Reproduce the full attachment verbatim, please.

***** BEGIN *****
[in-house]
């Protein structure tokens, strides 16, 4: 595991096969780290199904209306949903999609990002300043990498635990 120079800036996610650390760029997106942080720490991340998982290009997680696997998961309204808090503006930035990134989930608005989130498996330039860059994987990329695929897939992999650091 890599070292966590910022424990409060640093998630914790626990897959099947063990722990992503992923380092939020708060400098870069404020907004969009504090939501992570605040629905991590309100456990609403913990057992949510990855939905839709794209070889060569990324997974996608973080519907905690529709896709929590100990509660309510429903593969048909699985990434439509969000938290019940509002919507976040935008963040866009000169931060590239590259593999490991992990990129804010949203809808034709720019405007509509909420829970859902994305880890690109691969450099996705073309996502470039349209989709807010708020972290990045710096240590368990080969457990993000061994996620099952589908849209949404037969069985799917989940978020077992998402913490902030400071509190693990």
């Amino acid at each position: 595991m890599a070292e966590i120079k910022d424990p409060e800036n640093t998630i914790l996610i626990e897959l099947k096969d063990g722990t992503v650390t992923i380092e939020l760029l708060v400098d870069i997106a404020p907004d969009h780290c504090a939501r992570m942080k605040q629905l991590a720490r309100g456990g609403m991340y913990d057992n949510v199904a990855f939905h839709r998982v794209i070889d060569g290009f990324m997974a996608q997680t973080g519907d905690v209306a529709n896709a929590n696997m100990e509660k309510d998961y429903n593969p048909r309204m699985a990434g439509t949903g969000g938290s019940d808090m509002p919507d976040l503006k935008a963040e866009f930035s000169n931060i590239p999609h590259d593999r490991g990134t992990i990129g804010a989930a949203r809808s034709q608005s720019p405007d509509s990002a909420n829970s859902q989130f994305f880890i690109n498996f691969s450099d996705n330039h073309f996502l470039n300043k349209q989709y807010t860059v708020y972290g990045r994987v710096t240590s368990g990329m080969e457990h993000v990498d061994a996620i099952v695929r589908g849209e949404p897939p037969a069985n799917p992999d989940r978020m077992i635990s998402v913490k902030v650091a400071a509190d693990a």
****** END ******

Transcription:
[in-house]
């Protein structure tokens, strides 16, 4: 595991096969780290199904209306949903999609990002300043990498635990 120079800036996610650390760029997106942080720490991340998982290009997680696997998961309204808090503006930035990134989930608005989130498996330039860059994987990329695929897939992999650091 890599070292966590910022424990409060640093998630914790626990897959099947063990722990992503992923380092939020708060400098870069404020907004969009504090939501992570605040629905991590309100456990609403913990057992949510990855939905839709794209070889060569990324997974996608973080519907905690529709896709929590100990509660309510429903593969048909699985990434439509969000938290019940509002919507976040935008963040866009000169931060590239590259593999490991992990990129804010949203809808034709720019405007509509909420829970859902994305880890690109691969450099996705073309996502470039349209989709807010708020972290990045710096240590368990080969457990993000061994996620099952589908849209949404037969069985799917989940978020077992998402913490902030400071509190693990």
């Amino acid at each position: 595991m890599a070292e966590i120079k910022d424990p409060e800036n640093t998630i914790l996610i626990e897959l099947k096969d063990g722990t992503v650390t992923i380092e939020l760029l708060v400098d870069i997106a404020p907004d969009h780290c504090a939501r992570m942080k605040q629905l991590a720490r309100g456990g609403m991340y913990d057992n949510v199904a990855f939905h839709r998982v794209i070889d060569g290009f990324m997974a996608q997680t973080g519907d905690v209306a529709n896709a929590n696997m100990e509660k309510d998961y429903n593969p048909r309204m699985a990434g439509t949903g969000g938290s019940d808090m509002p919507d976040l503006k935008a963040e866009f930035s000169n931060i590239p999609h590259d593999r490991g990134t992990i990129g804010a989930a949203r809808s034709q608005s720019p405007d509509s990002a909420n829970s859902q989130f994305f880890i690109n498996f691969s450099d996705n330039h073309f996502l470039n300043k349209q989709y807010t860059v708020y972290g990045r994987v710096t240590s368990g990329m080969e457990h993000v990498d061994a996620i099952v695929r589908g849209e949404p897939p037969a069985n799917p992999d989940r978020m077992i635990s998402v913490k902030v650091a400071a509190d693990a």